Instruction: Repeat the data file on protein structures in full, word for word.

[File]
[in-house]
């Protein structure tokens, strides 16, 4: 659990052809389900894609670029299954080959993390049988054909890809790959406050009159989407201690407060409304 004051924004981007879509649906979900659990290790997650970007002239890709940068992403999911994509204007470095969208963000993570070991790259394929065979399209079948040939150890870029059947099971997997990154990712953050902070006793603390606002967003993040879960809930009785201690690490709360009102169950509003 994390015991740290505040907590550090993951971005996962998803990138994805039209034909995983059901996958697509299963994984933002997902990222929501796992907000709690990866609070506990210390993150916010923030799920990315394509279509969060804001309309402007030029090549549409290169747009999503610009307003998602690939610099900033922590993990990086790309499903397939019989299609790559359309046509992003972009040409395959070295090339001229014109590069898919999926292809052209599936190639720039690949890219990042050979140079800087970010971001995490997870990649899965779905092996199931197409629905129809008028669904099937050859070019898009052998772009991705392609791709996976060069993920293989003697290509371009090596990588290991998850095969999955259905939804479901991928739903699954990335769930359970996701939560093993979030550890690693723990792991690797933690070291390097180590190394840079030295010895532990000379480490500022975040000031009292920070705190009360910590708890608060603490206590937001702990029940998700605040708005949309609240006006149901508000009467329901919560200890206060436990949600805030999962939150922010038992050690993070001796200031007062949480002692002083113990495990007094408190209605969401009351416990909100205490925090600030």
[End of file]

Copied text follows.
[in-house]
């Protein structure tokens, strides 16, 4: 659990052809389900894609670029299954080959993390049988054909890809790959406050009159989407201690407060409304 004051924004981007879509649906979900659990290790997650970007002239890709940068992403999911994509204007470095969208963000993570070991790259394929065979399209079948040939150890870029059947099971997997990154990712953050902070006793603390606002967003993040879960809930009785201690690490709360009102169950509003 994390015991740290505040907590550090993951971005996962998803990138994805039209034909995983059901996958697509299963994984933002997902990222929501796992907000709690990866609070506990210390993150916010923030799920990315394509279509969060804001309309402007030029090549549409290169747009999503610009307003998602690939610099900033922590993990990086790309499903397939019989299609790559359309046509992003972009040409395959070295090339001229014109590069898919999926292809052209599936190639720039690949890219990042050979140079800087970010971001995490997870990649899965779905092996199931197409629905129809008028669904099937050859070019898009052998772009991705392609791709996976060069993920293989003697290509371009090596990588290991998850095969999955259905939804479901991928739903699954990335769930359970996701939560093993979030550890690693723990792991690797933690070291390097180590190394840079030295010895532990000379480490500022975040000031009292920070705190009360910590708890608060603490206590937001702990029940998700605040708005949309609240006006149901508000009467329901919560200890206060436990949600805030999962939150922010038992050690993070001796200031007062949480002692002083113990495990007094408190209605969401009351416990909100205490925090600030």